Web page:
Richmond Folk Festival

Richmond Fold Festival

Whew! What a week I had last week! I'm glad that things are settling down a bit, and I can get back to business as usual. I've got some more fun Halloween stuff coming up before I get into the holidays.

What did you all do this weekend? I know it was raining in a lot of places, but I hope you all managed to enjoy yourselves despite the weather. It rained on and off most of the weekend here, but that didn't stop folks from making their way out to the Richmond Folk Festival. It seems that in three days over 150,000 people turned out for the annual event celebrating "the roots, richness and variety of American culture through music, dance traditional crafts, storytelling and food."

With various stages set up, and dozens of musical performers from all cultures and backgrounds, a steady flow of music kept festival goers movin' and shakin' throughout the weekend. Tents set up with crafts and demontrations also entertained folks with lessons  about making insturments, baskets, decoys, boats and more. Beer, wine, and food trucks and tents stationed around the grounds kept bellies full, and the people warm and happy. 

We weren't able to make it out for all three days, but enjoyed ourselves on Sunday, listening to Bluegrass, Blues, and West African dance music, and grubbing on some good (but not so good for you) festival food. We also partook in a few adult beverages, including my new favorite Mill Race Bramble cider, from the Blue Bee Cidery, which is perfectly located in my neighborhood. The highlight of the day was the Tezcatlipoca Voladores, from Mexico, who performed the "Flying Man" Sundance. This deeply rooted Mayan tradition "requires five people – four “flyers” plus a Priest, who represent the rising and setting sun as they ascend and descend the eighty-foot-tall pole central to the ritual, which represents our earthly connection to the divine. Once everyone ascends the pole, the Priest offers the Creator a song, playing a flute to represent lightening while dancing on a drum to signify Mother Earth’s heartbeat. As the Priest plays, the four flyers peacefully descend, making 13 revolutions before landing. This number, 4 x 13 = 52, symbolizes Venus, the morning star, and her influence on the earth." An act I saw once while backpacking through Mexico, and never expected to see here in Richmond. A quite crown stood stunned as the five men performed this seemingly death-defying act.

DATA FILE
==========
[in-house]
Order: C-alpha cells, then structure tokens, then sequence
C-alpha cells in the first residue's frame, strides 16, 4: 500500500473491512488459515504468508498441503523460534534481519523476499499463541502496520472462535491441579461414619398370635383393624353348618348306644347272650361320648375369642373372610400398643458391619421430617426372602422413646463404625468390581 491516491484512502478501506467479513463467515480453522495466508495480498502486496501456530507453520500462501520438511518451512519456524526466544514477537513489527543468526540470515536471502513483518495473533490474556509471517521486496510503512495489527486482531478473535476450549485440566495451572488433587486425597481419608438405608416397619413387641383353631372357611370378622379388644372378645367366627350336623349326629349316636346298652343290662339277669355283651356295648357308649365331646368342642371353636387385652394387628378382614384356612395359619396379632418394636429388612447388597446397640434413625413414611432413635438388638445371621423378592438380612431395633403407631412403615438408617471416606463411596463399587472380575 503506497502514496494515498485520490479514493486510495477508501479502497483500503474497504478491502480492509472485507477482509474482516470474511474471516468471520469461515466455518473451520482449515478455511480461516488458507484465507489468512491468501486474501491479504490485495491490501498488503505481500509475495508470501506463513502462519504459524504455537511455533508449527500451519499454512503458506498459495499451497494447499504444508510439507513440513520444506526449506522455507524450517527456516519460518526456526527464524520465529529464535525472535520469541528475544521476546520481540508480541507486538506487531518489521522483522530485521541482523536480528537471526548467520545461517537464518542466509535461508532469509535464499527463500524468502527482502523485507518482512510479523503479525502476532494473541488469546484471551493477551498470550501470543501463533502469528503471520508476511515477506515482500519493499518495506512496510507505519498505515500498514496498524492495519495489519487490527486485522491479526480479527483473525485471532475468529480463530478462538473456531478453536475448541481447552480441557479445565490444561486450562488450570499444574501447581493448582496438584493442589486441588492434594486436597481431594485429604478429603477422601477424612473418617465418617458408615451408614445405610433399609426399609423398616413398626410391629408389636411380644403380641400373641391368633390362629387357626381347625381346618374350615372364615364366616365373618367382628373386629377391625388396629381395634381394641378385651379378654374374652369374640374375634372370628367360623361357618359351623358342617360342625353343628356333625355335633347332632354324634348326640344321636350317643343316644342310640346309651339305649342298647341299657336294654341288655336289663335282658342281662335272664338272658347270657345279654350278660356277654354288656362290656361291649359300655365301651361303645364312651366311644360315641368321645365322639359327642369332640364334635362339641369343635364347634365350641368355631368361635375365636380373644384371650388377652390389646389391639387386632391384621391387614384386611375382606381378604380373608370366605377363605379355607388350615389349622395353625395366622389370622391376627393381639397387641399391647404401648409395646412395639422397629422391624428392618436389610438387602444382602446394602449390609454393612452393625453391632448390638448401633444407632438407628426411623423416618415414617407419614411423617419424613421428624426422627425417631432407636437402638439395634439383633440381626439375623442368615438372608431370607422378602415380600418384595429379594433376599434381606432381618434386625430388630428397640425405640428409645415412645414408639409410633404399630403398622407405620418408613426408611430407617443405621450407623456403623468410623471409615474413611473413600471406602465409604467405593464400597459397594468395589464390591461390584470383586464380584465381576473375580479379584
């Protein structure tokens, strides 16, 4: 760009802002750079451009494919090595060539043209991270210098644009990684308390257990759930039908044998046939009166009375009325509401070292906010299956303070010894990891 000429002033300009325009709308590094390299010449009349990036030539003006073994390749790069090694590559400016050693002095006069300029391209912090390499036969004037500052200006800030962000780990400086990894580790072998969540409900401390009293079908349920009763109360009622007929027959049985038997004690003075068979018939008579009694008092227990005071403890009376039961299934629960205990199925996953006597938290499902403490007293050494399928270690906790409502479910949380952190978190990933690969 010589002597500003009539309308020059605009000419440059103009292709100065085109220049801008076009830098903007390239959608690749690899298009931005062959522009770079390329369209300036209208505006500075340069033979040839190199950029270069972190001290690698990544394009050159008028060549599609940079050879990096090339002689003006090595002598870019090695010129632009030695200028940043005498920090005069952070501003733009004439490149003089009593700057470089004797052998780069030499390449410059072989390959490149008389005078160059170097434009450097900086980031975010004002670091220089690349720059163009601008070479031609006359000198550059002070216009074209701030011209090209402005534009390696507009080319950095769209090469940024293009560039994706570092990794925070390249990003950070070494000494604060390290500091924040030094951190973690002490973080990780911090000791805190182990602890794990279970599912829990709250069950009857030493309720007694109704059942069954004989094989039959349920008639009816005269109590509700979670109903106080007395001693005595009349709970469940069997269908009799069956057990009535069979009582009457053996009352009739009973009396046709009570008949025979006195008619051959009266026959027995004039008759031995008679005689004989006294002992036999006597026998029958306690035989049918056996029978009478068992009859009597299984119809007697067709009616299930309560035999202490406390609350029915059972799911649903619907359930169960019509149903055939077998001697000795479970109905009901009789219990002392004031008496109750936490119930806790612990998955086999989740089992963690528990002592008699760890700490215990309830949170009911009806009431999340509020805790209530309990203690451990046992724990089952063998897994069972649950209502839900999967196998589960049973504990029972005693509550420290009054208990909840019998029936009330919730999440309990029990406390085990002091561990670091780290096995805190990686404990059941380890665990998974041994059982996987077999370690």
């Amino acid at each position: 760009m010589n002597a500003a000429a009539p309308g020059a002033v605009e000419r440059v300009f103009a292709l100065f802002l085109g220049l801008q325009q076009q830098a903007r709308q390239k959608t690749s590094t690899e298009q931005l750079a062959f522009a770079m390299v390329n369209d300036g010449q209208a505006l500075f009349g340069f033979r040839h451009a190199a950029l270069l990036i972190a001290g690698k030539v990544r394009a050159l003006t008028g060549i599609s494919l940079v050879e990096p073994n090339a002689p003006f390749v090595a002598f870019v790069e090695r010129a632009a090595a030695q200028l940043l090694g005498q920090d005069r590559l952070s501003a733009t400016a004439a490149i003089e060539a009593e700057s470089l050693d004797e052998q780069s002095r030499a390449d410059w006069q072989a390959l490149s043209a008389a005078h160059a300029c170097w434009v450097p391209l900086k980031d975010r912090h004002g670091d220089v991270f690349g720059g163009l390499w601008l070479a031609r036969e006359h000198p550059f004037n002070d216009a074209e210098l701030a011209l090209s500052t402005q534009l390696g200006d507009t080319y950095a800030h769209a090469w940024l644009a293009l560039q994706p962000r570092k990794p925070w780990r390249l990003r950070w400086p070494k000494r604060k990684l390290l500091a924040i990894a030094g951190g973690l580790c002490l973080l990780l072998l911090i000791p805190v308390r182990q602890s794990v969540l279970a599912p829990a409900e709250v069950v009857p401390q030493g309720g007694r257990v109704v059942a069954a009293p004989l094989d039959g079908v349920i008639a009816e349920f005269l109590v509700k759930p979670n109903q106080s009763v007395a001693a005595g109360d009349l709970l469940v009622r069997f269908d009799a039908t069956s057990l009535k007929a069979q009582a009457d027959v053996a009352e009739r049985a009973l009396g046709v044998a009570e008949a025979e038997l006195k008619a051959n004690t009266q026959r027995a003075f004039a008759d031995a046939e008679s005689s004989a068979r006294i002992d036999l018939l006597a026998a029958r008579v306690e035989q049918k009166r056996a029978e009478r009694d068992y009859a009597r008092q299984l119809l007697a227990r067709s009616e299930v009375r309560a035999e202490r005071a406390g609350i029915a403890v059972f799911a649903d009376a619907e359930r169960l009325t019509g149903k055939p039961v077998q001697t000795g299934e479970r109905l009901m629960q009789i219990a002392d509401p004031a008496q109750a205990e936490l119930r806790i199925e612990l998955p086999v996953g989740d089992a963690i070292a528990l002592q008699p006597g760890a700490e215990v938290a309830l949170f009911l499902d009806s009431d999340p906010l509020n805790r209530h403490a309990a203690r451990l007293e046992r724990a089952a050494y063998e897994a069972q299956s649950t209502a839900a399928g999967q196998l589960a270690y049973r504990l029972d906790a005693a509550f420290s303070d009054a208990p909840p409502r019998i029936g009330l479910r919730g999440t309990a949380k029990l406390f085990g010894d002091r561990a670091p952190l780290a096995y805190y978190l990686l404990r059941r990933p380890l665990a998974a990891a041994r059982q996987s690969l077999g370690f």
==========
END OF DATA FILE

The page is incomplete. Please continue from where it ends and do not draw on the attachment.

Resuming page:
Next year we'll have to make sure we set aside the whole weekend, so as not to miss a thing.

Richmond Folk Festival
Richmond Folk Festival
Richmond Folk Festival
Richmond Folk Festival
Richmond Folk Festival
Richmond Folk Festival
Richmond Folk Festival
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Richmond Folk Festival
Richmond Folk Festival
Richmond Folk Fest
Richmond Folk Festival
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Richmond Folk Festival
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Richmond Folk Festival
Richmond Folk Festival
Richmond

Quotes sourced from richmondfolkfestival.org.